In August of 2017, the Wyoming Game and Fish Department (WGFD) completed lizard visual encounter surveys in five locations and setup one drift fence and funnel trap array on the Pathfinder Ranch. Two species of lizards were detected during four out of the five visual encounter surveys, and at the trap array location. Northern Sagebrush Lizards (Sceloporus graciosus) were the most common species with 26 individuals observed across all surveys, including one juvenile lizard. Four Greater Short-horned Lizards (Phrynosoma hernandesi) were also observed during surveys including adults, sub-adults, and juveniles.
Above: An adult Northern Sagebrush Lizard
Below: An adult Greater Short-horned Lizard
The habitats that we surveyed ranged from sandy soils with sagebrush and yucca, to rocky outcrops with juniper and pine. Northern Sagebrush Lizards and Greater Short-horned Lizards were also observed during other surveys completed in the general region of Pathfinder Reservoir. Visual encounter surveys involved visually searching potential habitat for lizards and documenting any individuals observed as well as microhabitat characteristics of the locations where they were observed. When possible, lizards are captured using a noose or by hand so that morphometric measurements could be collected.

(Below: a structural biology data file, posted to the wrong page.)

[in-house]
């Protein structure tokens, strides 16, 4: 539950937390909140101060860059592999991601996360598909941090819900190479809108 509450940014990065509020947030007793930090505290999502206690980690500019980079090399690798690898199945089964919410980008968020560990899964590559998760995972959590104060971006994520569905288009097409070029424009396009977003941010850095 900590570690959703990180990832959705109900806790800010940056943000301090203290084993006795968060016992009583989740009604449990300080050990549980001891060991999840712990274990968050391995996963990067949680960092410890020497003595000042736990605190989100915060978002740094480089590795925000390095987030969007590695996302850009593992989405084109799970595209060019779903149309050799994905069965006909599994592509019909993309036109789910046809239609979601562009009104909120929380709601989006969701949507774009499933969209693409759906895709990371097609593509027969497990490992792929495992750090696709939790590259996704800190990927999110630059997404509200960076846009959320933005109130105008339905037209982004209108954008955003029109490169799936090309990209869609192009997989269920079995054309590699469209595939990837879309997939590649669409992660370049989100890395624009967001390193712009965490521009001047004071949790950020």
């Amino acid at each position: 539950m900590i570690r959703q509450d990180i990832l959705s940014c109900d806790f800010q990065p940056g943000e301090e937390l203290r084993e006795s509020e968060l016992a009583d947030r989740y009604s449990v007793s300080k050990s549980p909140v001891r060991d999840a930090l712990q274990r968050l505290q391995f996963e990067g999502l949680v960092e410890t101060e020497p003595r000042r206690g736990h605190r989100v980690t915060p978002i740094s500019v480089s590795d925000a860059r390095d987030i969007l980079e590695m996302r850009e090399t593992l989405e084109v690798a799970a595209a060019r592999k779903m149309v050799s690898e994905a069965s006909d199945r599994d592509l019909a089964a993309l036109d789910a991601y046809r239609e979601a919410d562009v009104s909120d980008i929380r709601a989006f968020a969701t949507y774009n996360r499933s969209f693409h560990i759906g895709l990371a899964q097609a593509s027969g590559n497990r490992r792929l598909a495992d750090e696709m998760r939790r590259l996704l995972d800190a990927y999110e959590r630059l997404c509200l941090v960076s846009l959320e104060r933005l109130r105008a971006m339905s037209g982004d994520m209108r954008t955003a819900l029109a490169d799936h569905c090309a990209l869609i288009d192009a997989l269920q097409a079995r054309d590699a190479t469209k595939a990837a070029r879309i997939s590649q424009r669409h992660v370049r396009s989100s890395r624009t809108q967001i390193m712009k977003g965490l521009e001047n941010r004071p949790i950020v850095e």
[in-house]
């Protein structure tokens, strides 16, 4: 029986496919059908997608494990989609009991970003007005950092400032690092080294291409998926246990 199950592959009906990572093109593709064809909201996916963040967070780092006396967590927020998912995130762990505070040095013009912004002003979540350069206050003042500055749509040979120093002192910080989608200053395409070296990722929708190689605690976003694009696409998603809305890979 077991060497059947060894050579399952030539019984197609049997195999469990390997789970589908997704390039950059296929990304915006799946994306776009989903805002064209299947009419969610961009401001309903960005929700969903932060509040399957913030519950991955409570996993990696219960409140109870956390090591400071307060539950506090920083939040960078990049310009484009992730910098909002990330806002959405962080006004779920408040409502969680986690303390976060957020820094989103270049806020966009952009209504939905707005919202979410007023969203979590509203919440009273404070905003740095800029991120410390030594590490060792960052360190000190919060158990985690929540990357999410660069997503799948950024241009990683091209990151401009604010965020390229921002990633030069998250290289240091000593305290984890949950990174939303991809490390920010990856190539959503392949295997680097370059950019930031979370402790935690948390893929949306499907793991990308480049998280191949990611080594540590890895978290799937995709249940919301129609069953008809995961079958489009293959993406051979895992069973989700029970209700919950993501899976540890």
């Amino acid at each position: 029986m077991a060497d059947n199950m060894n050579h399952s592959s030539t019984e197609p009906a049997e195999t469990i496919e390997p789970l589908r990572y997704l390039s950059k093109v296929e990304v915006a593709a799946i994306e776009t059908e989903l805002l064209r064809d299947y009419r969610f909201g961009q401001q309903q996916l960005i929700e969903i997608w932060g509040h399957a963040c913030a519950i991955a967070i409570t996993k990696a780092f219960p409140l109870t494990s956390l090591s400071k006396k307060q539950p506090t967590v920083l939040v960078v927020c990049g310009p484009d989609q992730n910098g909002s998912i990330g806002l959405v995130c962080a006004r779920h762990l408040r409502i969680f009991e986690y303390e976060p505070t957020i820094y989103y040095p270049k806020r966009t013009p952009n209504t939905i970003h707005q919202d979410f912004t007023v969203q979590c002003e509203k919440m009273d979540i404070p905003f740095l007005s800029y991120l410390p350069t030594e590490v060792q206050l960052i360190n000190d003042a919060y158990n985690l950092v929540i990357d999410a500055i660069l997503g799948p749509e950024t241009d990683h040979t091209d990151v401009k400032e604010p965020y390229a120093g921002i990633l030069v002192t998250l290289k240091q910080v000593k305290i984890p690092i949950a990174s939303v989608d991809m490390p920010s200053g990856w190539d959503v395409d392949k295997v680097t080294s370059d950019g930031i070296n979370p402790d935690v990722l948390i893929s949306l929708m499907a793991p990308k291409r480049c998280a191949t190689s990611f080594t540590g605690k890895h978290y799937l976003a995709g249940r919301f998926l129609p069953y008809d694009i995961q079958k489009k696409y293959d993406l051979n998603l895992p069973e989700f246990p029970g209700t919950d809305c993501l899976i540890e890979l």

Trap arrays consisted of a sturdy drift fence made of black plastic pet screening with the bottom buried just beneath the ground surface. Three sections of drift fence were typically set up in a Y array with the three arms stretching approximately 40 ft (12 m) in different directions (Bury and Corn 1987). The WGFD placed three pairs of funnel traps along each arm of the array and trap arrays were left out for 3 to 6 nights and checked daily unless weather was a concern (e.g. hot temperatures), in which case they were checked twice a day. Pathfinder Ranches extends our thanks to Julia Polasik, Herpetologist with the WGFD, for her efforts in lizard trapping.